On the Cover: In a ground-breaking delivery, Scania has handed over a 20-unit fleet of Scania R 560 A6x4HZ CR20N trucks to its longstanding customer, Reinhardt Transport Group. The transport giant is one of Scania South Africa’s biggest tipper transportation customers, operating in excess of 700 Scania trucks at the moment.
The 20 trucks, explains Johnny-Ray Basset, key accounts manager at Scania South Africa, have been deployed in a mining application in Mpumalanga, transporting mining products between Steelpoort, in the Limpopo province of South Africa, and Maputo, Mozambique. The first 10 of the new trucks were delivered during the second week of August, and the second batch of 10 followed during the third week of the same month.
The new fleet ushers in a new era for both Scania and the customer, as it is the first Scania fleet in South Africa to be designed and operated under the Performance-Based Standards (Smart Trucks) framework. The Performance-Based Standards (PBS) Scheme offers the heavy vehicle industry the potential to achieve higher productivity and safety through innovative and optimised vehicle design.
PBS vehicles are designed to perform their tasks as productively, safely and sustainably as possible, and to operate on networks that are appropriate for their level of performance. The basic principle of PBS is matching the right vehicles to the right tasks.
Understanding the cost effect of crusher liners
In the current economic climate, cost base is a major factor in managing a successful crushing business, and wear costs associated with crushing can be a major cost item. How significant are crusher liners in the overall cost equation of running a crusher and how can quarries reduce costs related to this component?
Crusher liners are wear items exposed to the material entering the crusher chamber during crushing. As such, says Tyron Ravenscroft, Finlay Product Manager at Bell Equipment – Terex Finlay’s dealer in southern Africa, they need replacement once completely worn. Should they not be replaced, he says, extensive damage can be transferred to the crusher itself. Such damage can be in the form of premature bearing failures, cracking of the crusher chamber castings and signs of wear on the crusher chamber casting itself.
Juha-Pekka Vilpas, Parts Product Manager at McCloskey, says that as crushing is an abrasive process, the crusher liners protect crusher structures and components by being the main crushing contact surface. Crusher liners’ shape, he adds, can also have a big effect on the crushing result in terms of particle shape and gradation.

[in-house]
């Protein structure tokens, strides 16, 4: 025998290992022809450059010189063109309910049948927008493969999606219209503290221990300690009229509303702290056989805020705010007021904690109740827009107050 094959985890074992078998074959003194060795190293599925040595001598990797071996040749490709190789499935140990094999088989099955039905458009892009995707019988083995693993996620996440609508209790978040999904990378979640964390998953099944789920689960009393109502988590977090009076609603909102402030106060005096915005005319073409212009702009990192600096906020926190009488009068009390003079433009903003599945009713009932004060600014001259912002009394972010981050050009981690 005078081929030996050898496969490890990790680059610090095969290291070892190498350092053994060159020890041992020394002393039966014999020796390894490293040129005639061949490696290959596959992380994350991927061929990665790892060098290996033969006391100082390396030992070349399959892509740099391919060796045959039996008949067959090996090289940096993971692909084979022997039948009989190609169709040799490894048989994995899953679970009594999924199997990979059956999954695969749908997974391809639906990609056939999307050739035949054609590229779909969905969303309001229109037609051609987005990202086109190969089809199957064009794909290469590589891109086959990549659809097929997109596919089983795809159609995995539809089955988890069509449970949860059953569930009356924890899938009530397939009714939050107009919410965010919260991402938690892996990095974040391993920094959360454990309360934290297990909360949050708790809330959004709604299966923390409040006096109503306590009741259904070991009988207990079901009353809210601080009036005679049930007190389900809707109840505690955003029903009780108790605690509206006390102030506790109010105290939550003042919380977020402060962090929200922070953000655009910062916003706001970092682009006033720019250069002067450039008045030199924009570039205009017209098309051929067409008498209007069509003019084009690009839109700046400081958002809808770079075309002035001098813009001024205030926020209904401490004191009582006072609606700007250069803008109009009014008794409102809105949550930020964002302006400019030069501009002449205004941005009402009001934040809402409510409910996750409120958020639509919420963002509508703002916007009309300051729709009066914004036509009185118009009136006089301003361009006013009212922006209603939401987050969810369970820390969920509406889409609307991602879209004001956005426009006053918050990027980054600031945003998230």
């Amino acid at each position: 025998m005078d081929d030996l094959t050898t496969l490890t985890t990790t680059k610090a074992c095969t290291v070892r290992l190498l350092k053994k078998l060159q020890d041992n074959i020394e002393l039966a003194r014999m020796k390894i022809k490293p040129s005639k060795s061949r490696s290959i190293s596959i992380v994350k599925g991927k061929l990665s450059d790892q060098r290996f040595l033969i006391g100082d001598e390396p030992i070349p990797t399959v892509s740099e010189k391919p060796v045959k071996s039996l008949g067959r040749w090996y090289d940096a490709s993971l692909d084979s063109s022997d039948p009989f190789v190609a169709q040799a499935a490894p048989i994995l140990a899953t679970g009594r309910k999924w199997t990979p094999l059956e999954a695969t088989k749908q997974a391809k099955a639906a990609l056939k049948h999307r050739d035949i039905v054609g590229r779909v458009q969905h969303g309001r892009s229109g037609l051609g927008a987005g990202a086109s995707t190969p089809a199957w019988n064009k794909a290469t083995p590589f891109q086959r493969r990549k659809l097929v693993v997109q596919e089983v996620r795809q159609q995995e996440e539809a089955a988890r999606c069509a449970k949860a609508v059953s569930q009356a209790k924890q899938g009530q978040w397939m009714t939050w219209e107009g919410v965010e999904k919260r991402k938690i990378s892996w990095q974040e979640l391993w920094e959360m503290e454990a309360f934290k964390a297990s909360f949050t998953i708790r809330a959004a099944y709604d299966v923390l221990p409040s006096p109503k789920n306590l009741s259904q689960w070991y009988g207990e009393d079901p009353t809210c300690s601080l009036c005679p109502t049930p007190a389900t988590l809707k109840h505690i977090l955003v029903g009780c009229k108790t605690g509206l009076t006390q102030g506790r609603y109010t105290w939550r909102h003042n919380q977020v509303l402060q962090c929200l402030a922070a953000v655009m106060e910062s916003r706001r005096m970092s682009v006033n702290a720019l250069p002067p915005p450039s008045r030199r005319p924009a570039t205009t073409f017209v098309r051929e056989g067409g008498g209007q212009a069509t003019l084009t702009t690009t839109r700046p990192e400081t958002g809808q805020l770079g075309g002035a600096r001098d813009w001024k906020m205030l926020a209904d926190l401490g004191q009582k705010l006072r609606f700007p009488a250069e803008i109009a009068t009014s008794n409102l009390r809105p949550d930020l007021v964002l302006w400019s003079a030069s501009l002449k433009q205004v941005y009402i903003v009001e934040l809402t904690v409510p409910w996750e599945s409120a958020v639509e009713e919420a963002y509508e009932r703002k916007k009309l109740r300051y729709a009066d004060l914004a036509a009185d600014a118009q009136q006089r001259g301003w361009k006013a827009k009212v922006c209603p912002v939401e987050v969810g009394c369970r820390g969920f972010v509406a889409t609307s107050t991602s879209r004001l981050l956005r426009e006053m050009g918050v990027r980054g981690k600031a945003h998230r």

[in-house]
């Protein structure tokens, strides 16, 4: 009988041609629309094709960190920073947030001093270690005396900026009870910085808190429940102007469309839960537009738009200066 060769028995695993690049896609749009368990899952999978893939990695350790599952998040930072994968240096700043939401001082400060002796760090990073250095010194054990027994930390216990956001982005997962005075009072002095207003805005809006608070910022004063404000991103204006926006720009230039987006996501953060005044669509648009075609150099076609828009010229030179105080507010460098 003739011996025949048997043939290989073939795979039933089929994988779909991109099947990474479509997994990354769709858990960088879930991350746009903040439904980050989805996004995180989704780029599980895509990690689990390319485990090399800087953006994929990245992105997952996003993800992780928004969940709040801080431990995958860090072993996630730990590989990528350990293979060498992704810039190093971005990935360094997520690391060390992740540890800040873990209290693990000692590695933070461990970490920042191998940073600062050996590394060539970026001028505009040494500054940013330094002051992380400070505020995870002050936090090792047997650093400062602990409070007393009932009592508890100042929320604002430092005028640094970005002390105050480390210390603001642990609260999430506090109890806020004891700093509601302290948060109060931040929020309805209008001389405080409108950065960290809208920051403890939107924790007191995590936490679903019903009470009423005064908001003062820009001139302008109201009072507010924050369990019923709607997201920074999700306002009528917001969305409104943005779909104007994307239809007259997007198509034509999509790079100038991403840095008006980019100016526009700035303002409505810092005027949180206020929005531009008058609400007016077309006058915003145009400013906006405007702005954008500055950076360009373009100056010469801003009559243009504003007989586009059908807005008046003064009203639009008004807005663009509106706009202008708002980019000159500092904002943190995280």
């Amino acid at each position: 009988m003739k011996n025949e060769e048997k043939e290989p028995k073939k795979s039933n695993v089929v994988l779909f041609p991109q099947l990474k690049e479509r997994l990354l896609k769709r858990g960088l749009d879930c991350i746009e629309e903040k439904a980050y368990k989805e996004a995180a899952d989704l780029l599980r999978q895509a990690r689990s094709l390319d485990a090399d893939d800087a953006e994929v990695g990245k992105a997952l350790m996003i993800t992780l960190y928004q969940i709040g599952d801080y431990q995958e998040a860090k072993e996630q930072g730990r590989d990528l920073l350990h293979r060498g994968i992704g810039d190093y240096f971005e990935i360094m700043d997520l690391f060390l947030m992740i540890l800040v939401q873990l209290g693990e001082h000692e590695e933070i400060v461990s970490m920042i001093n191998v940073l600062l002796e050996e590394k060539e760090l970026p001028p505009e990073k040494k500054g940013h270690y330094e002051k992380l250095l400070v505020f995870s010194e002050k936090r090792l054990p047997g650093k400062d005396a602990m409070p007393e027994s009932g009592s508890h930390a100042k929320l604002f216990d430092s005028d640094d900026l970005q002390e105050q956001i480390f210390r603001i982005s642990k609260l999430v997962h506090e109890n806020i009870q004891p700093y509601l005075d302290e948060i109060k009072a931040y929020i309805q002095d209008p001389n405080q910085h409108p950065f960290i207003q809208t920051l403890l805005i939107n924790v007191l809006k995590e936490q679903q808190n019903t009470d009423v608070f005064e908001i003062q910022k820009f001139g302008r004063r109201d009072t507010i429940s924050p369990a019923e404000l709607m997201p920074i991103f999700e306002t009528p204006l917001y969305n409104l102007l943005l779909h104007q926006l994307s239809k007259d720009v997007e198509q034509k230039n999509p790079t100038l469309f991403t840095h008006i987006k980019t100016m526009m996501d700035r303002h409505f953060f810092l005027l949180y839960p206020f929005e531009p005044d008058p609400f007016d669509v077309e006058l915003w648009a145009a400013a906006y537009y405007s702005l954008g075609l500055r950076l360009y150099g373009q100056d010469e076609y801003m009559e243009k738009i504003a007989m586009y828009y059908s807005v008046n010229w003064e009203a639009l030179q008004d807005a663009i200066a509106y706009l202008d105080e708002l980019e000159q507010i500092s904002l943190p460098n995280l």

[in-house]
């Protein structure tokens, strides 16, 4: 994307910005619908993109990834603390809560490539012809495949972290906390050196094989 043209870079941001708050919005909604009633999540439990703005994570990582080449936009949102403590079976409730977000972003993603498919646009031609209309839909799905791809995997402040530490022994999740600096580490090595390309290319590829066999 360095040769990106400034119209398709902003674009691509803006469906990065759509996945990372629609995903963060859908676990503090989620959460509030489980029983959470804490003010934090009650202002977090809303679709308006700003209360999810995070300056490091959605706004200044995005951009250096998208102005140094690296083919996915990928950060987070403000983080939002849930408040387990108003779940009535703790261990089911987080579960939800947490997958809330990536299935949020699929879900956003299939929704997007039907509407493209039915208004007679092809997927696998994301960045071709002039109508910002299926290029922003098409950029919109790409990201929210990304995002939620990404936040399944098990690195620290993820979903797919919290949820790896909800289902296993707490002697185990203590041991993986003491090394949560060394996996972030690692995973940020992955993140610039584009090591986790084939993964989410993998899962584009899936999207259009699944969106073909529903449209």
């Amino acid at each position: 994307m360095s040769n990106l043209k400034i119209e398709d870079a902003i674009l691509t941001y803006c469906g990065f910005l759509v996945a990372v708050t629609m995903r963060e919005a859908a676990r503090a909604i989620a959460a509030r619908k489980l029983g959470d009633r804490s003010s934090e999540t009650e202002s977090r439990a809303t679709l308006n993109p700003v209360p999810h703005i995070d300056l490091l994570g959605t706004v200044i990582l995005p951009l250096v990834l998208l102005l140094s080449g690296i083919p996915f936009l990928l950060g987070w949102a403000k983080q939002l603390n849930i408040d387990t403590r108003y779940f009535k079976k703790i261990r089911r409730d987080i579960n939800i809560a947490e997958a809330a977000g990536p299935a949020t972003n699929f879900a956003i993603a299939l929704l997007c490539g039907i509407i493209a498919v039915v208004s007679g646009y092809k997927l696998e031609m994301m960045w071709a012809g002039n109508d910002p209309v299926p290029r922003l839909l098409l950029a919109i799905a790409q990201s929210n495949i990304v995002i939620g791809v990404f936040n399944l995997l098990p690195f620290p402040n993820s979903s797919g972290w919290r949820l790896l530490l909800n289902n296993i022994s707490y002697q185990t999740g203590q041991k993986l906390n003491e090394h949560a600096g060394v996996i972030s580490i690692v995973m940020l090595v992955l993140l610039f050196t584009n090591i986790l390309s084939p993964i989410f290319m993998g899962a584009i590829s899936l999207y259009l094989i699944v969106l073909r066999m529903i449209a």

According to Jorge Abelho, Director Technical Support at Pilot Crushtec International, a liner is a sacrificial part designed to protect and prolong the life of the very expensive machine by isolating the machine’s structural components from material being processed. The machine’s structural components are designed for strength and durability whereas the liners have different qualities designed for abrasion resistance, toughness and impact resistance.
“The industry term, ‘crusher liners, refers to a specialised set of sacrificial liners within a jaw or cone crusher. These special liners are subjected to the full compressive forces inside a crushing chamber and absorb large amounts of energy. They are not your typical liners you would find in other materials handling machines,” he says.
Crusher liners serve several very important purposes inside a crusher. The first and most important task is to protect the crusher from expensive or irreparable damage. The liner material is ductile and can endure plastic deformation without fracturing. By having the correct chemical composition, with a special manufacturing process, these liners protect
Keeping insurance cover during COVID-19
The impact of COVID-19 on the capital equipment sector is far-reaching, with many businesses experiencing crippling financial constraints. Despite the financial pressures brought about by the pandemic, it is critical for equipment owners to maintain their insurance cover to ensure security for their mission-critical assets.
Disasters can be financially devastating and can seriously disrupt business. Despite the current economic hardships due to the COVID-19 pandemic, insuring assets is a sound risk management strategy. Asset insurance passes the risk of loss or damage to mission-critical assets from the business to the insurance company. This represents a safety net that reduces the financial impact of loss or damage to expensive movable assets like capital equipment.
Notwithstanding the devastating impact of COVID-19, many capital equipment businesses are keeping their insurance cover. “The vast majority of clients are maintaining their cover. We are, however, experiencing an increase in clients who simply can’t afford their insurance premiums anymore, as well as companies that had to close their doors because of the financial implications the lockdown had on their businesses,” explains Christiaan Steyn, head of MiWay Business Insurance.
The same view is shared by Neil Botha, Scania Finance South Africa’s insurance manager, who says most Scania Insurance customers have kept their cover, except for those who did not operate at full capacity. “For these clients we have allowed them to change their cover to third party, fire and theft. This option allows for a reduction in premiums, while the assets are parked and not in operation,” says Botha.